Residents have been taking advantage of handwashing stations provided by Bahamas Waste in the Nassau Village community.
(Photo courtesy of BJ Moss for Barefoot Marketing)

New Providence, The Bahamas – For the past five months, Bahamas Waste and its employees have remained at the forefront of the fight to curb the spread of COVID 19 in The Bahamas. In addition to providing collection and waste management services for both its residential and commercial customers, the company’s handwashing and sanitization stations have become staples outside local banks and major grocery stores to ensure the safety of all.

Now through a partnership with local activist and community leader BJ Moss, the company has donated these lifesaving stations to those most vulnerable and unable to afford these rentals. “Over the year’s we’ve taken our mandate to be a community partner very seriously and now with the pandemic, we are working with essential partners to protect those who are at real risk,” noted Bahamas Waste Operations Manager, Ethelyn Davis.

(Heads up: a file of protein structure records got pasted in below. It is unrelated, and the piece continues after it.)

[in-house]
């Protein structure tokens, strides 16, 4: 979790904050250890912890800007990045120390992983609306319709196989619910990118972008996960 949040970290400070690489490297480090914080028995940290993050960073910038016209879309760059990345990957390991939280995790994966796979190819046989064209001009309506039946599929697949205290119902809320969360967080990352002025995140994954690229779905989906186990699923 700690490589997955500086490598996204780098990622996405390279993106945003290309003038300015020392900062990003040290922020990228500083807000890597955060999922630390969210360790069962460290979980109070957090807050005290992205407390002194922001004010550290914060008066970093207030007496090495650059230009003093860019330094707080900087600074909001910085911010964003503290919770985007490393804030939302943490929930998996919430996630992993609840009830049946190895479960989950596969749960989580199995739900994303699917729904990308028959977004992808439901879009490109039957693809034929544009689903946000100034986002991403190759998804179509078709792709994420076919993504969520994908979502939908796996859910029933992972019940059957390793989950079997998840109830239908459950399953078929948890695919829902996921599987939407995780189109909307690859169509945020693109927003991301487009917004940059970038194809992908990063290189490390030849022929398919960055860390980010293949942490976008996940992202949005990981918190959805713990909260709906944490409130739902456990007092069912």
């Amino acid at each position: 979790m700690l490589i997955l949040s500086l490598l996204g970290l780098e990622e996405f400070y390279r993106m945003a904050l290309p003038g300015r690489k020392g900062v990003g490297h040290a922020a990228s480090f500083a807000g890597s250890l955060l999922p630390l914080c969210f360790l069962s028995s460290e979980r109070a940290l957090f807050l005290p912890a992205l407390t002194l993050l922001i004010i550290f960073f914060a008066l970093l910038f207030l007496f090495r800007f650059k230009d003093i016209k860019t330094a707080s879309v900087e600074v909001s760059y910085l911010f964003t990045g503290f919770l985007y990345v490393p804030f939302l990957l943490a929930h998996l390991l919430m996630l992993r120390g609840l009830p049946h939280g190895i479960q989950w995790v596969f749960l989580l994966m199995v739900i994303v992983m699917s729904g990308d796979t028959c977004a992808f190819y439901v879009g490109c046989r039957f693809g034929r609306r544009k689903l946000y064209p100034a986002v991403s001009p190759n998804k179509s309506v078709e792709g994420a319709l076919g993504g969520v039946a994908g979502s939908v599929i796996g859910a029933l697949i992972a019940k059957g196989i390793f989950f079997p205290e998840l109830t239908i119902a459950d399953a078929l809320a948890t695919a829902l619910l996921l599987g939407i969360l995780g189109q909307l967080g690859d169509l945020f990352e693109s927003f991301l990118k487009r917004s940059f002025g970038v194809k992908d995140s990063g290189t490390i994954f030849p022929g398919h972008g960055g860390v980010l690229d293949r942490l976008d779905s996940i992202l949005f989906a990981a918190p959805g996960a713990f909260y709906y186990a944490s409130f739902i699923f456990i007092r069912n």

The relationship between Bahamas Waste and BJ Moss dates back to the year 2000, with community cleanup projects which discouraged indiscriminate dumping and helped provide proper waste management practices – specifically within the Englerston Community. Recently Bahamas Waste has generously donated several bins for debris collections in densely populated areas and this time around, the partnership between Moss and the company has focused its efforts on the community of Nassau Village. Hand sanitizing stations have been spread out in easily accessible locations – near local parks, as well as popular local water depots.

“Bahamas Waste has proven itself to be an amazing corporate citizen and a real asset to us as we work to keep residents in Nassau Village and everyone throughout the island safe from the spread of COVID 19,” Moss explained.  “Residents have been taking advantage of this wonderful service provided by Bahamas Waste. We are the first community on the island to introduce these stations to the local landscape and we would have not been able to do so without the continued support of Bahamas Waste.”